If you’re from somewhere warmer and sunnier than Northern Europe, there’s a good chance you won’t have experienced the particular brand of damp, bone-chilling cold that Berlin offers each winter. Pack away flimsy jackets and non-waterproof shoes and invest in a big, proper coat, thick-soled boots and woolly hat. Have a rummage through one of the city’s flohmarkts if you’re on a budget.
To the summer visitor, Berlin’s abundance of saunas and hamams (Turkish baths) might seem a little curious. But give it a few months and you’ll be first in line to steam yourself warm and escape the bitter darkness at one of the city’s picturesque baths. Be aware that the German tradition of Freikörperkultur or ‘free body culture’ is alive and well, so going nude is the norm.
Our tip: For a fully regal experience, book yourself into the Sultan Hamam in Schöneberg.
3. Don’t forget to exercise
As the nights draw in it can be tempting to abandon all forms of exertion in favour of complete hibernation, when actually, winter is precisely the time we need those exercise endorphins. Invest in some running gear and join the hardy souls who pound the streets come rain or snow, sign up for the gym or try a yoga class to keep yourself trim and Zen.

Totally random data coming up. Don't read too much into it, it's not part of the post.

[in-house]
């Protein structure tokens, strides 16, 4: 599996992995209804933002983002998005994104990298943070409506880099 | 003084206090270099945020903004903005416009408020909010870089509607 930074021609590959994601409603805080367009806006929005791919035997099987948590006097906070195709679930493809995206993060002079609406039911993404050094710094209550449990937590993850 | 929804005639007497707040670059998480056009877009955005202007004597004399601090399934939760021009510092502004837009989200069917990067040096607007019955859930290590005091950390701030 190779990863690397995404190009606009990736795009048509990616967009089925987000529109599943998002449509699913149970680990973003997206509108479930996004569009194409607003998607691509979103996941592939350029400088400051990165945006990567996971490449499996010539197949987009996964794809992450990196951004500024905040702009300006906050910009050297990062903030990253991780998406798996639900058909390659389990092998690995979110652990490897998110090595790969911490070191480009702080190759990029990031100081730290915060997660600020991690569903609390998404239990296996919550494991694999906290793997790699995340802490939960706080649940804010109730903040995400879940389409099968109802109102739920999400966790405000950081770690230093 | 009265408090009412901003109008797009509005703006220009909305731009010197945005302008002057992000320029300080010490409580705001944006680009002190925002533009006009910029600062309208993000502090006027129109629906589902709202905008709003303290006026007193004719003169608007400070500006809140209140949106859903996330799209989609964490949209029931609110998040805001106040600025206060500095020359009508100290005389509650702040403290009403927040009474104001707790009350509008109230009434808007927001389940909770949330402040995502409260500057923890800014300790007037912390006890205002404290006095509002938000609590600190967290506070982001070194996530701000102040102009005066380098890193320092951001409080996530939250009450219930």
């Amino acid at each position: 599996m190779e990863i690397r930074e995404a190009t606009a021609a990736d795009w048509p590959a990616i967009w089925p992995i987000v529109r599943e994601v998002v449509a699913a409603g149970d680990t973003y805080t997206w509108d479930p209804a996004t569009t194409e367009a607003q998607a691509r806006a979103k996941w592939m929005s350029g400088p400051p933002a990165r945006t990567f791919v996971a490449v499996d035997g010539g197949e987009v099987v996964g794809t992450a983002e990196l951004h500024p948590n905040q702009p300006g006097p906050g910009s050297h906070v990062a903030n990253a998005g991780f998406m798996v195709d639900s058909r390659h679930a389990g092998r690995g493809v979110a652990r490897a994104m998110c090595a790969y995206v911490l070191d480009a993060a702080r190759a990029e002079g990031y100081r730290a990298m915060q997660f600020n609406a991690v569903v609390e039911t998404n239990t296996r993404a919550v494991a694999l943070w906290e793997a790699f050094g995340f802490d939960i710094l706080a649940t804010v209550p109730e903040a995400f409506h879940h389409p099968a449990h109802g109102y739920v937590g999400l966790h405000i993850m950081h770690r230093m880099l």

Our tip: Yoga Sky in Kreuzberg offers a beautifully light and airy loft studio with a range of classes.
4. Dance the weekend away
As wonderful as it is to dance in the dawn at an outdoor club in June, surely there is no better time to commit to a 48-hour techno extravaganza at Berghain than when it’s -15°C and dark outside. Whether or not Berlin’s legendary clubbing scene is a direct consequence of its long winters is arguable – but there’s no better way to shake off the January blues than by throwing some (cool and understated) shapes in a huge concrete bunker.
Our tip: If you need to Google Berghain, you probably shouldn’t be going. But heck, everyone’s gotta start somewhere.
5. Try traditional German food
Midwinter is also the perfect time to familiarise yourself with sensible German comfort food – food that can only have evolved in a cold, dark place. Typically heavy on carbs and meat, this much-maligned cuisine really comes into its own when hearty winter fuel is required. Try some pasta-like Spätzle, Königsberger Klopse (meatballs in creamy sauce) or an array of Würste (sausages) to warm up your evenings.
Our tip: A perennial favourite for some warming German winter food is Kreuzberg’s Mädchen ohne Arbeit.